In March of 1973 I was just short of my 18th birthday and still living in Baltimore. Instead of showing up for my senior year of high school (had the highest number of unexcused absences in the junior year) I was attending the Community College of Baltimore, where I worked at the campus radio station, WBJC-FM. At the same time I was interning at WCBM radio (Bob “Smoke” Shilling, who sometimes checks out STATter911.com, was the news director).
My interest in the fire service was growing. While at CCB I was taking a fire science course along with my radio and TV curriculum. Around that time I somehow talked Baltimore City Fire Department Chief Thomas Burke into letting me spend a few weeks riding with his department. He set me up with Peter O’Connor who was then Battalion Chief 2 and later chief of the department. While up until then I was only interested in the fire service as a buff, the time spent at Engine 6’s quarters convinced me I might want to try doing this stuff.
I read everything I could get my hands on about the fire service and began saving articles about significant incidents. One of those that caught my eye was from a place called Bailey’s Crossroads. I had never heard of it. But what happened there on Friday, March 2, 1973 was making big news. A middle section of a 26-story building under construction as part of the Skyline complex had collapsed. It took the lives of 14 workers and injured more than 30 others. This occurred well before Fairfax County had an urban search and rescue team.
The reporter on the film is the legendary Mike Buchanan, one of the best reporters the TV business has ever seen. Mike was also instrumental in getting me hired at Channel 9.
I now live just down the street from the high-rise canyon that is Skyline. Through the blog I have gotten to know two people who lived in the area at the time. Both are now retired from the Fairfax County Fire & Rescue Department and should be familiar names to STATter911.com readers.
At the time, Co. 10 Bailey’s was still in the old firehouse on Rte.7 not far from the site. Two friends of mine (one of them Capt. Jim Small mentioned at the start of the tape) were working that day. They were in the firehouse when somebody came racing up to the bay door telling them that the new building just collapsed. They didn’t believe him and kinda gave it the “yeah, sure” treatment and started laughing it off. Then the tones hit.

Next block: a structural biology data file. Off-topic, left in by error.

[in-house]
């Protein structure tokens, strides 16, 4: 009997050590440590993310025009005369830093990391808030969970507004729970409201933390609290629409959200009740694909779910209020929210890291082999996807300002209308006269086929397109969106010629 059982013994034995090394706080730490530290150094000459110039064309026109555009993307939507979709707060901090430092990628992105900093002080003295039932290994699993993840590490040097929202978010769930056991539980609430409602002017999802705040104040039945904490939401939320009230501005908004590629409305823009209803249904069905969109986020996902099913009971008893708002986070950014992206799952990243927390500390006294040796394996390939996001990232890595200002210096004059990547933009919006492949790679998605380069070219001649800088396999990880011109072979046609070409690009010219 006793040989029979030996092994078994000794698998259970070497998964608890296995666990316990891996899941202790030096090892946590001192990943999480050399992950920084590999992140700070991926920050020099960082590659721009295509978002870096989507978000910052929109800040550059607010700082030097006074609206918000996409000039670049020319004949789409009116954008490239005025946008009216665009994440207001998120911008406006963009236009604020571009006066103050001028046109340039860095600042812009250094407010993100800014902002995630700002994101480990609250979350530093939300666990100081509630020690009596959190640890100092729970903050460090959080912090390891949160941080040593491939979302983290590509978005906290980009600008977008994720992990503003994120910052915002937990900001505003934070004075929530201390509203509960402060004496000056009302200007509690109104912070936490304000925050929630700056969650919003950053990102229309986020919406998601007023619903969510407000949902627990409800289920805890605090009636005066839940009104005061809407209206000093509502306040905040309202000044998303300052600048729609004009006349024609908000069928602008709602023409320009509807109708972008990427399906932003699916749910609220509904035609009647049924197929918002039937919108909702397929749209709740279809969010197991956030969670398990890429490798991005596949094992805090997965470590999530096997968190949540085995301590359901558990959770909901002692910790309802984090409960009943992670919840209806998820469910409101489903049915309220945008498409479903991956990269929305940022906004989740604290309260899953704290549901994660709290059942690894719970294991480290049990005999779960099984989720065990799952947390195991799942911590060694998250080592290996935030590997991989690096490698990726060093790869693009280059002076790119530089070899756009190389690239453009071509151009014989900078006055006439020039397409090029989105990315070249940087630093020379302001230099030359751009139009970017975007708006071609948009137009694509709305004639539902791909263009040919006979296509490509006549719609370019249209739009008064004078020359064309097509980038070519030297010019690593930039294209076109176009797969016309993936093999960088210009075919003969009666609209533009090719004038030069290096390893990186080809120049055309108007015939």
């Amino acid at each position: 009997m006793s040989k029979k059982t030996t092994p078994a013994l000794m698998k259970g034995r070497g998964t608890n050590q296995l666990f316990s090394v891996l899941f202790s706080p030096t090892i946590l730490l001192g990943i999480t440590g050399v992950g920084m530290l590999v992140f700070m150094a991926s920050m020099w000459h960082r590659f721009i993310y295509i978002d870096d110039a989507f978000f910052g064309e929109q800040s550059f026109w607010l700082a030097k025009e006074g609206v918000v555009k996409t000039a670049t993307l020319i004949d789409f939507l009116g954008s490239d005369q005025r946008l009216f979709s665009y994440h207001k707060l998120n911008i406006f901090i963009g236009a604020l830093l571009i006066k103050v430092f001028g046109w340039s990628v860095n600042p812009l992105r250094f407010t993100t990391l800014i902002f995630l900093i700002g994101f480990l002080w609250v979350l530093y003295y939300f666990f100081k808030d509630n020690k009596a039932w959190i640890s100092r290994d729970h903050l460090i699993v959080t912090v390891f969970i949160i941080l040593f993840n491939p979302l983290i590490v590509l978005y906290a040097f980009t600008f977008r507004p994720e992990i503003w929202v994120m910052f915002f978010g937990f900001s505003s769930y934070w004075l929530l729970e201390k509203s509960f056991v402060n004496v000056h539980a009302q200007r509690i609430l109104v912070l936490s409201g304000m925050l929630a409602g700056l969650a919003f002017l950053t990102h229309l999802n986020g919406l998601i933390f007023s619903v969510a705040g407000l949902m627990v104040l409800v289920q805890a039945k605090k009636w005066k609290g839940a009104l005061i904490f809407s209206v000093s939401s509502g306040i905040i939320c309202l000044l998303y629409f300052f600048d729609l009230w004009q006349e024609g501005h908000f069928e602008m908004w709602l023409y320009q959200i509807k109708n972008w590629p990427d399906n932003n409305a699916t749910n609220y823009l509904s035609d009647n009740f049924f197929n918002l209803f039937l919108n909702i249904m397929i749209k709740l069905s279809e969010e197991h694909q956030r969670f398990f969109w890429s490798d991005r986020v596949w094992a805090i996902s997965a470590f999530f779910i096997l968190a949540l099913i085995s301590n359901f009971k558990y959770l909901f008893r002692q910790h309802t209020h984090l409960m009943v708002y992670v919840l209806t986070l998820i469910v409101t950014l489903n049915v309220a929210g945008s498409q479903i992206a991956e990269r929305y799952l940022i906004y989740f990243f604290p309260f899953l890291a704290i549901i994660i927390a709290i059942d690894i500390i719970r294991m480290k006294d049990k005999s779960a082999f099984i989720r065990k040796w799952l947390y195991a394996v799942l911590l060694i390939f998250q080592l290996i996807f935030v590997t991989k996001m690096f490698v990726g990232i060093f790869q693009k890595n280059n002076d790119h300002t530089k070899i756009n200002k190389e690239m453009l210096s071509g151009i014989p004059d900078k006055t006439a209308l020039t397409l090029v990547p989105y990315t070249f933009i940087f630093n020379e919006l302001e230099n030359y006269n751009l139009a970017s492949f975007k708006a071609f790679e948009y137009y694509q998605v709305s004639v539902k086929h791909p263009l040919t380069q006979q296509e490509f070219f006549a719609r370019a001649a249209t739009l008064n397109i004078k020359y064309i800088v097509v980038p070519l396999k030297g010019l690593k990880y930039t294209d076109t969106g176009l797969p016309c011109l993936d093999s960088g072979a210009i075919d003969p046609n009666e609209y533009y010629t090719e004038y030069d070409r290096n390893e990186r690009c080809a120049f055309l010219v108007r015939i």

I didn’t work in that part of town, so never responded to the call. But I got up there a couple of days later with my 35mm. camera and got some good slides of the thing. They’re still around here somewhere, I think.
Harry Diezel was working at the training center then and he told me about loading up the recruit class on the bus and going down there to search for victims. They used a technique where the whole group would stand along the top of the collapsed debris and everybody would simultaneously stomp on the concrete while yelling. Then at a signal, all would stop and there would be total silence on the entire work site while people would listen for any kind of a response from underneath. Never got any, though.
From FossilMedic Mike Ward:
I would occasionally play cards at a buddy’s house. We were sophomores. His parent’s house was just north of Route 7, in the shadow of the high rise complex. We hung out at the scene while the sun set Friday night.
Three or four ambulances were lined up on Leesburg Pike with their rear doors open. The drama was offset when I realized that they were shut down. With 19 months as a VFD weekend warrior, it was the first major, multi-jurisdictional event I witnessed. Not much was going on so we went back to his house.
Around midnite I went back to the scene. A DCFD jeep with a portable generator had a floodlight focused on the corner of the smaller section of the building. About 2 am I was in the crowded Krispy Kreme, listening to conversations.